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What repealing the Affordable Healthcare Act would look like

There has been much media coverage on the desire to repeal the Affordable Care Act (ACA) implemented during the Obama administration. But there are lots of reasons why repealing the ACA would be bad for America.

First, repealing the ACA would mean going back to the old system where those with health insurance pay for those without. Under the ACA, everyone is required to have some form of health insurance.

Second, repealing the ACA would mean health insurance companies could, once again, discriminate against people with preexisting conditions. Before the ACA was implemented, insurance companies could deny coverage for preexisting conditions. That meant that if a person decided to change their insurance policy, the new insurance company could refuse to pay for treatment of their preexisting illness. For practical purposes, this also means that folks who were insured through employer paid plans were forced to choose between staying at their current job or risk losing coverage for their preexisting condition. People couldn’t change jobs without letting the insurance company off the hook for the illness. This discrimination is no longer permitted under the ACA.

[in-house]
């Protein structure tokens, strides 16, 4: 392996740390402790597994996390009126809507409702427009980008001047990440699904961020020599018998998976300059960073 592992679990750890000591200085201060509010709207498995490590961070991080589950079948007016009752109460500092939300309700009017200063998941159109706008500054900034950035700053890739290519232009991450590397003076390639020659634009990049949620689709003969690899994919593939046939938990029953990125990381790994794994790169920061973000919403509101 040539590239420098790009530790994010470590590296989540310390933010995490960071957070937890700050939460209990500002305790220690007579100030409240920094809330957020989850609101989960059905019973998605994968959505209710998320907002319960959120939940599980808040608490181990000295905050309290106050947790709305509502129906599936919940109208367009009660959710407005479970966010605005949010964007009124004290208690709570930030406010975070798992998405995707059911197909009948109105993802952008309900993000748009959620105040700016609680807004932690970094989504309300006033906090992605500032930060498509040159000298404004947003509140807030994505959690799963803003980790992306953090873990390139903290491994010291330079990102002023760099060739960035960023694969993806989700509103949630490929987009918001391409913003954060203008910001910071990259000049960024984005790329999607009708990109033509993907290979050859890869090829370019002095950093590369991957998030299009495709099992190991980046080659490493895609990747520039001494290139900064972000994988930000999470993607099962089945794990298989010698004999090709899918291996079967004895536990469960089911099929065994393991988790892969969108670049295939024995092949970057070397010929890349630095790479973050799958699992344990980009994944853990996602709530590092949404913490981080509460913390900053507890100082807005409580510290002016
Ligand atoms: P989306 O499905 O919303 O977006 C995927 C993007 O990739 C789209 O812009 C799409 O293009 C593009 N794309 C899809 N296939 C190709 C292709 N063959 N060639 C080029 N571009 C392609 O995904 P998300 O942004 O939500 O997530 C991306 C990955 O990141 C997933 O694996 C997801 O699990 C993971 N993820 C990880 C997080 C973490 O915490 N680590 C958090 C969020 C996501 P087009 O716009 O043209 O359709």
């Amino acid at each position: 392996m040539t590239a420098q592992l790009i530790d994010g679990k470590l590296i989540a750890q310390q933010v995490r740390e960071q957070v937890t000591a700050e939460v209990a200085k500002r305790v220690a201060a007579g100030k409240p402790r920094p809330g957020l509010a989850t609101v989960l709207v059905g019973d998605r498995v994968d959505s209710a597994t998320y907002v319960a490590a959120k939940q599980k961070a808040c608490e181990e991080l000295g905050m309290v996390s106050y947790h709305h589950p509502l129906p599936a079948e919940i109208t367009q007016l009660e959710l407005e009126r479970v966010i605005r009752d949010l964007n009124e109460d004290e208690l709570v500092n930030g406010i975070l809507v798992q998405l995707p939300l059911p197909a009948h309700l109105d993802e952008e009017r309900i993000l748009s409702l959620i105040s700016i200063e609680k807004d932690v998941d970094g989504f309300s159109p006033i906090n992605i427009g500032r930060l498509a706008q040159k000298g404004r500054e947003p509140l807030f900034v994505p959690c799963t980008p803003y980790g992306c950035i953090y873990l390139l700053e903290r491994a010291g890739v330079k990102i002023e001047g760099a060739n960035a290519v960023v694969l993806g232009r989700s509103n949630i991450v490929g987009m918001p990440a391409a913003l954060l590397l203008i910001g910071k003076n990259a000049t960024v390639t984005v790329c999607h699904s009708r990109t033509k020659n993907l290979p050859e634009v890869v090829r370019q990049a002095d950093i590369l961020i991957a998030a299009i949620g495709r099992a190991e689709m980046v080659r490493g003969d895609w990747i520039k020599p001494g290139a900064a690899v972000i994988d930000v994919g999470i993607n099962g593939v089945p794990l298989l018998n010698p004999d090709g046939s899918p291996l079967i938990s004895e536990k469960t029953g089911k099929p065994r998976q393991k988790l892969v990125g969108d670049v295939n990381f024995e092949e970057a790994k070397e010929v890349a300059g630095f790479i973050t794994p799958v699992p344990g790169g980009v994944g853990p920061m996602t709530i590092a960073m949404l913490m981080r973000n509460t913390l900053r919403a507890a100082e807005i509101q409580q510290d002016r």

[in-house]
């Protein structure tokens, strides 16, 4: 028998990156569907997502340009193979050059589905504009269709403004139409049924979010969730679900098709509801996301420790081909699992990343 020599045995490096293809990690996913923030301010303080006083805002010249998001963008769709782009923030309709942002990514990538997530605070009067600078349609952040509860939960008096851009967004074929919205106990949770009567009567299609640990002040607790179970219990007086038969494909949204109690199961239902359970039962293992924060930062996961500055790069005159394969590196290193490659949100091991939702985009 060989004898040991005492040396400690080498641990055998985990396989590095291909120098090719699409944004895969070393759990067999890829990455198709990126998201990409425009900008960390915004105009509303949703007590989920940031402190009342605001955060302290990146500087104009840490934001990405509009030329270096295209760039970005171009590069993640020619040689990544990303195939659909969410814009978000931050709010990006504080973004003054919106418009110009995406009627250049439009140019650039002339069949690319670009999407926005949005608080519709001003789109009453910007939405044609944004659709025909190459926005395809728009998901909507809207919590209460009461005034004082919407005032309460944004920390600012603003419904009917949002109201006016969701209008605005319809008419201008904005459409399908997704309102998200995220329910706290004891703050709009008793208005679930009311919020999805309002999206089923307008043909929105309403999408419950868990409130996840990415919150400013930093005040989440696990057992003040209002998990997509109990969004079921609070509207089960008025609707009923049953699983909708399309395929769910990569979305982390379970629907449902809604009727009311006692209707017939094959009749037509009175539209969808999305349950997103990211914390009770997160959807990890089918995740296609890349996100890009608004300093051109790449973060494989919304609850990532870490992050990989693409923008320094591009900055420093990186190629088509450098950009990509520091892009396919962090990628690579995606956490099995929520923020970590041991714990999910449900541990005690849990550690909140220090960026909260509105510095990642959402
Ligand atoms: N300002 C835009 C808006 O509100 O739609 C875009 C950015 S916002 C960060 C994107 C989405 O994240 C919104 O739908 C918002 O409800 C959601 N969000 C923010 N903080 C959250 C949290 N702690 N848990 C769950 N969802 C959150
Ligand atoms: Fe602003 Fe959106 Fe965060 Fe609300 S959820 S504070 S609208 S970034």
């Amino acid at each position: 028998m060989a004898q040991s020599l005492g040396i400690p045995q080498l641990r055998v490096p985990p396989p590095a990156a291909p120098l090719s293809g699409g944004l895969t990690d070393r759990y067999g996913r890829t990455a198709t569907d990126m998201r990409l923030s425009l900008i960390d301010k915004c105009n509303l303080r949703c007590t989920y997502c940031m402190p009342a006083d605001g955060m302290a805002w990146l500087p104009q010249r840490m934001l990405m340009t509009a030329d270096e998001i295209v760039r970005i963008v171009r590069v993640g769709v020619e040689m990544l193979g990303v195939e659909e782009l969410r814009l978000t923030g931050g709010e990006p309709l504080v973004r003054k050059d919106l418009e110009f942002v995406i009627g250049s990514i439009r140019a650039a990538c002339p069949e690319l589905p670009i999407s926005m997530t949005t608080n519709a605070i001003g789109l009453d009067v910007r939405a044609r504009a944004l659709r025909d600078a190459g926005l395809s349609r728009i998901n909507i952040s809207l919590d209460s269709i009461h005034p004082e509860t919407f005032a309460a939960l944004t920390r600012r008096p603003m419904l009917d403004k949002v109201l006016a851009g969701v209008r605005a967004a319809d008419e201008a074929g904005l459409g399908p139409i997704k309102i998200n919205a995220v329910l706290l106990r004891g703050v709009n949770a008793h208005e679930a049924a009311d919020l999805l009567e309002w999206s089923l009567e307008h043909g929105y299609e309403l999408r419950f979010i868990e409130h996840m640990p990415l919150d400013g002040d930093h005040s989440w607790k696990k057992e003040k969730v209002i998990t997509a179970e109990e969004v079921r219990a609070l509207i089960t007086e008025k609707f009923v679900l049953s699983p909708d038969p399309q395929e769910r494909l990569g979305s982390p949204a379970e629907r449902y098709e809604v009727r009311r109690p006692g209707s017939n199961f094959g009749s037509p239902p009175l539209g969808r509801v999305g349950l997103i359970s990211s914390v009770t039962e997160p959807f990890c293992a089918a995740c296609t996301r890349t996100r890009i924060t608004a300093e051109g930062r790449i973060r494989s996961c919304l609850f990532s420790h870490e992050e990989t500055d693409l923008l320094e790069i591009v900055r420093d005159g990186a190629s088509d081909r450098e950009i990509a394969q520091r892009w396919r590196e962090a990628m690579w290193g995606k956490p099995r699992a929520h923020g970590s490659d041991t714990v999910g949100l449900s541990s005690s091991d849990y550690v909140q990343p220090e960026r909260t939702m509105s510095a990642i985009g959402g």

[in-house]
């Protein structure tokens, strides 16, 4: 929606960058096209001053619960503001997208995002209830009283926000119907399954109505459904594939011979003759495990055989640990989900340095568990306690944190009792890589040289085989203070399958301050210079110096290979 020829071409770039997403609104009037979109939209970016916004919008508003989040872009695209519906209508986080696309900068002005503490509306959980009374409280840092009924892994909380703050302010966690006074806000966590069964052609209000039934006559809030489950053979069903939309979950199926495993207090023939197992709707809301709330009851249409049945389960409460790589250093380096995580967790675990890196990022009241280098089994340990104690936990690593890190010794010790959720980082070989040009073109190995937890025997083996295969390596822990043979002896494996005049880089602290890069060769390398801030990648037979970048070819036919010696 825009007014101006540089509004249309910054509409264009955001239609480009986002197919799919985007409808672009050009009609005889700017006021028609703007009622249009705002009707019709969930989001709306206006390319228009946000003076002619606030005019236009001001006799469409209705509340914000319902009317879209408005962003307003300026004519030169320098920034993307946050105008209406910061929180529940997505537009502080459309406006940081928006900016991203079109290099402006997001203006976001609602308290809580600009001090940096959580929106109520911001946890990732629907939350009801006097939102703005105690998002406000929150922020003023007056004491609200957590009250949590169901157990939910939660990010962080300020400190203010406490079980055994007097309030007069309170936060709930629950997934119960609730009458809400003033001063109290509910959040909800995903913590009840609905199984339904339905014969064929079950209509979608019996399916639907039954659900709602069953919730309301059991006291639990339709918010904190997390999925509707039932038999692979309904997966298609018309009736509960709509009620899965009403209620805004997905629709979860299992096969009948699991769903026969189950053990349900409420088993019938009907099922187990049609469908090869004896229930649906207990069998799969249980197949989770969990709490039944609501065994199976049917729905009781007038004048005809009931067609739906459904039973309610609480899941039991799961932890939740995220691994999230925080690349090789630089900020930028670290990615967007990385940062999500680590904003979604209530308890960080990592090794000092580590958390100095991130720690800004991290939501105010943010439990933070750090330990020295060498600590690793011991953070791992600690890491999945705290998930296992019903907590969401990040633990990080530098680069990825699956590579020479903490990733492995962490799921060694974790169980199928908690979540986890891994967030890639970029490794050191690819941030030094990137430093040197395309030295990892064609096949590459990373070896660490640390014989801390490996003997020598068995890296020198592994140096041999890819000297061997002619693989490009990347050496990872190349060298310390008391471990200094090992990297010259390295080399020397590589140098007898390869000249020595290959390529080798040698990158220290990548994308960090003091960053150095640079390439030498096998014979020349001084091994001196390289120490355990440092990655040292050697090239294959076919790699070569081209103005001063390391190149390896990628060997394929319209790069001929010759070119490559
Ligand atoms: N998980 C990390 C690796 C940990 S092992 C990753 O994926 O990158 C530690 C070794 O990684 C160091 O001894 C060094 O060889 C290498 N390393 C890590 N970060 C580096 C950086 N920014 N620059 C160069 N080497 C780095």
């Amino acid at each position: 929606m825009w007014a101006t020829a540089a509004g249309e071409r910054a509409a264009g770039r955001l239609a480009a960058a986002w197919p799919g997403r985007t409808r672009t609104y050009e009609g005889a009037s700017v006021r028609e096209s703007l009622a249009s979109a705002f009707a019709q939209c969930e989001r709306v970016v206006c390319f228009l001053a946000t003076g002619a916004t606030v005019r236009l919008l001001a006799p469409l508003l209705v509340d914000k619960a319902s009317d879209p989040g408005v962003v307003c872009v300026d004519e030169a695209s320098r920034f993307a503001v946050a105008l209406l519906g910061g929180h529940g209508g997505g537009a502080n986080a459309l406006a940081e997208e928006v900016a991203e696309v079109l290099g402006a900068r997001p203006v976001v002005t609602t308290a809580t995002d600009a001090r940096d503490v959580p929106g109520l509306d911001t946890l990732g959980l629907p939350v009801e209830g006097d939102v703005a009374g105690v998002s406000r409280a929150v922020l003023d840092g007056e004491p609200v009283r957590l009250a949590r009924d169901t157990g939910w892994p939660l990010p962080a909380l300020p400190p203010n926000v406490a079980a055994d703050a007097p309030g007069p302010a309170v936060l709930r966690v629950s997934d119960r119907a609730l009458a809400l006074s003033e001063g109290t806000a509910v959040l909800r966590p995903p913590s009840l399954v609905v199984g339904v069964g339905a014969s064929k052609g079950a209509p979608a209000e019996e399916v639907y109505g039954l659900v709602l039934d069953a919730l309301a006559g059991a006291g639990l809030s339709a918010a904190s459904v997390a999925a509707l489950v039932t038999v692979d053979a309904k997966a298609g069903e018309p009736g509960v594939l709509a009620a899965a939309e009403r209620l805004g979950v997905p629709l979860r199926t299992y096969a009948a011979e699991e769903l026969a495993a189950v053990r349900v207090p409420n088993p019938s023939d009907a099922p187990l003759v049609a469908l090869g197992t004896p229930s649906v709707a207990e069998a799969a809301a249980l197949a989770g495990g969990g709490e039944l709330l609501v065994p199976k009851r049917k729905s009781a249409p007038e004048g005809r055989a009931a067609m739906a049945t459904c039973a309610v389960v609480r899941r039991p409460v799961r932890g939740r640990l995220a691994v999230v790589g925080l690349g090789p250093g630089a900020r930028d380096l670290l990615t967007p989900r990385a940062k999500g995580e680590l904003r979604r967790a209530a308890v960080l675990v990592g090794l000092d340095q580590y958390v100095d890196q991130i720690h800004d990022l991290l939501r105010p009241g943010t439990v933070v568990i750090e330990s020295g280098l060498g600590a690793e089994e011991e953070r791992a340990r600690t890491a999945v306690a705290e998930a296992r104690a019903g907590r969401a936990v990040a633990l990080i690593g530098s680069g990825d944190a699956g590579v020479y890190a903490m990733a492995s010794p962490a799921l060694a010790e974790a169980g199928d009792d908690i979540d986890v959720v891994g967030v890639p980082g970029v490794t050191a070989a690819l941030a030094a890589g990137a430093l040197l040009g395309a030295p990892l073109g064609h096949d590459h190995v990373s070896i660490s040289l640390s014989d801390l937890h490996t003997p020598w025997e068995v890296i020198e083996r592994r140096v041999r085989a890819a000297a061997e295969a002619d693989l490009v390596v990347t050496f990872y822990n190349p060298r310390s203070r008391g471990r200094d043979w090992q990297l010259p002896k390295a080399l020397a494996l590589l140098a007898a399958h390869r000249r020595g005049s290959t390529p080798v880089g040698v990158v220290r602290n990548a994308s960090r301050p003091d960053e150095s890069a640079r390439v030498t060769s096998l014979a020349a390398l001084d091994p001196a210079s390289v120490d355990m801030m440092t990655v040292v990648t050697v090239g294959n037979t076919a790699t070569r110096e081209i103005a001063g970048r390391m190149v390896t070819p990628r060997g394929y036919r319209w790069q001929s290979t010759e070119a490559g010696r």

Third, repealing the ACA would mean people who contract one of society’s more serious illnesses (diabetes, cancer, heart disease, etc.) could be subject to lifetime limits. In other words, there would be a maximum dollar amount that their insurance companies would pay out over their lifetime for health care. Under the ACA, lifetime limits are not allowed.

Fourth, repealing the ACA would mean that thousands of recent college graduates across the country who are struggling to find meaningful employment with quality health insurance would be uninsured. Thank goodness that after the high unemployment we experienced in 2008 and as our young people continue to graduate and struggle to land jobs, the ACA permits young adults to stay on their parents insurance plans until age 26. It sure helped our family.

Fifth, repealing the ACA would mean that people could pay extra for preventative health care. The ACA requires that insurance companies cover wellness visits fully and caps annual out of pocket expenses.

I see nothing wrong with the changes implemented by the ACA. It is unfortunate that some groups tried to disguise the ACA as “Obamacare” and brainwash people into believing that it was bad. It amazes me to hear how people like the ACA but hate Obamacare. We need to make sure that we elect legislators who care about our well-being and keep the ACA and continue to improve it.

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